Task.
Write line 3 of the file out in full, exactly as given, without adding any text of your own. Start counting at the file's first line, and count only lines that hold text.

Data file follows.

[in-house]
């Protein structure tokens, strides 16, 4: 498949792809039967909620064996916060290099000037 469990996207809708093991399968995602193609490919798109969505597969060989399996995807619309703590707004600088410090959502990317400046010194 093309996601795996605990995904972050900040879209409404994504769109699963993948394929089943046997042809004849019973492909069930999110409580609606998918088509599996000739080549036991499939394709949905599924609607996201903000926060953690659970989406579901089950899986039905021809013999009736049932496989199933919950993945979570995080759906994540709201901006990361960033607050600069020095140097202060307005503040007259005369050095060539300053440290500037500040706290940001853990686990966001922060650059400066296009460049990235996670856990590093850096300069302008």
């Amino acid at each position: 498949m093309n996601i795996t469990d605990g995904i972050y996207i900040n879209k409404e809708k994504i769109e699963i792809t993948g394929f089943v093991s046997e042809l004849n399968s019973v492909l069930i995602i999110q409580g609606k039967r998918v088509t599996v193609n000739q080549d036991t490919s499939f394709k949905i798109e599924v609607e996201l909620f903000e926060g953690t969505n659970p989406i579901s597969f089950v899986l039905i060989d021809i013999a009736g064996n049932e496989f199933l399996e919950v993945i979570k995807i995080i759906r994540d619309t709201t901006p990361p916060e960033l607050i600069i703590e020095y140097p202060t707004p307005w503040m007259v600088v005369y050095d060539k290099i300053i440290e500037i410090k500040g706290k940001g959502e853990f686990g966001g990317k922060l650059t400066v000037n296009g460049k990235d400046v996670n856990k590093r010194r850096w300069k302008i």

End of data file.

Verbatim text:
């Amino acid at each position: 498949m093309n996601i795996t469990d605990g995904i972050y996207i900040n879209k409404e809708k994504i769109e699963i792809t993948g394929f089943v093991s046997e042809l004849n399968s019973v492909l069930i995602i999110q409580g609606k039967r998918v088509t599996v193609n000739q080549d036991t490919s499939f394709k949905i798109e599924v609607e996201l909620f903000e926060g953690t969505n659970p989406i579901s597969f089950v899986l039905i060989d021809i013999a009736g064996n049932e496989f199933l399996e919950v993945i979570k995807i995080i759906r994540d619309t709201t901006p990361p916060e960033l607050i600069i703590e020095y140097p202060t707004p307005w503040m007259v600088v005369y050095d060539k290099i300053i440290e500037i410090k500040g706290k940001g959502e853990f686990g966001g990317k922060l650059t400066v000037n296009g460049k990235d400046v996670n856990k590093r010194r850096w300069k302008i």